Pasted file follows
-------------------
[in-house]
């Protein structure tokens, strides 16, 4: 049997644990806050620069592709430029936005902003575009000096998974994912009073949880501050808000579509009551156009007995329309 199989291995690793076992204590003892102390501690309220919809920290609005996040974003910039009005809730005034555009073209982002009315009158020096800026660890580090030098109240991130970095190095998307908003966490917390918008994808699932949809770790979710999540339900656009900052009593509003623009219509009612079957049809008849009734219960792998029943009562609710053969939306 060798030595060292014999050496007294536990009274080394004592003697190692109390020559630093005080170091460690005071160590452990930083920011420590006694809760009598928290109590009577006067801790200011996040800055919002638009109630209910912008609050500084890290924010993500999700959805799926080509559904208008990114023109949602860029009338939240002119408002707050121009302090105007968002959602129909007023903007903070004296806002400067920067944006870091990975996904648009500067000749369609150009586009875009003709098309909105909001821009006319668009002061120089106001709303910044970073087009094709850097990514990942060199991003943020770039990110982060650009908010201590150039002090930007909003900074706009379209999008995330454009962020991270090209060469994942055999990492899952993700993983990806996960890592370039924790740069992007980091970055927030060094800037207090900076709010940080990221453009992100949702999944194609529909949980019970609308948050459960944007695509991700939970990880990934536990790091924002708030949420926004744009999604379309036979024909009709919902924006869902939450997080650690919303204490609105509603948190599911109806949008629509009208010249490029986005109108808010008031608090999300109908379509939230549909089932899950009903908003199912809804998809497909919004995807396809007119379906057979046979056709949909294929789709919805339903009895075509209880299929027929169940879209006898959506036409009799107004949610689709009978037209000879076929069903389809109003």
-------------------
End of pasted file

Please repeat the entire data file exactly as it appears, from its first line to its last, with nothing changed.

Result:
[in-house]
């Protein structure tokens, strides 16, 4: 049997644990806050620069592709430029936005902003575009000096998974994912009073949880501050808000579509009551156009007995329309 199989291995690793076992204590003892102390501690309220919809920290609005996040974003910039009005809730005034555009073209982002009315009158020096800026660890580090030098109240991130970095190095998307908003966490917390918008994808699932949809770790979710999540339900656009900052009593509003623009219509009612079957049809008849009734219960792998029943009562609710053969939306 060798030595060292014999050496007294536990009274080394004592003697190692109390020559630093005080170091460690005071160590452990930083920011420590006694809760009598928290109590009577006067801790200011996040800055919002638009109630209910912008609050500084890290924010993500999700959805799926080509559904208008990114023109949602860029009338939240002119408002707050121009302090105007968002959602129909007023903007903070004296806002400067920067944006870091990975996904648009500067000749369609150009586009875009003709098309909105909001821009006319668009002061120089106001709303910044970073087009094709850097990514990942060199991003943020770039990110982060650009908010201590150039002090930007909003900074706009379209999008995330454009962020991270090209060469994942055999990492899952993700993983990806996960890592370039924790740069992007980091970055927030060094800037207090900076709010940080990221453009992100949702999944194609529909949980019970609308948050459960944007695509991700939970990880990934536990790091924002708030949420926004744009999604379309036979024909009709919902924006869902939450997080650690919303204490609105509603948190599911109806949008629509009208010249490029986005109108808010008031608090999300109908379509939230549909089932899950009903908003199912809804998809497909919004995807396809007119379906057979046979056709949909294929789709919805339903009895075509209880299929027929169940879209006898959506036409009799107004949610689709009978037209000879076929069903389809109003």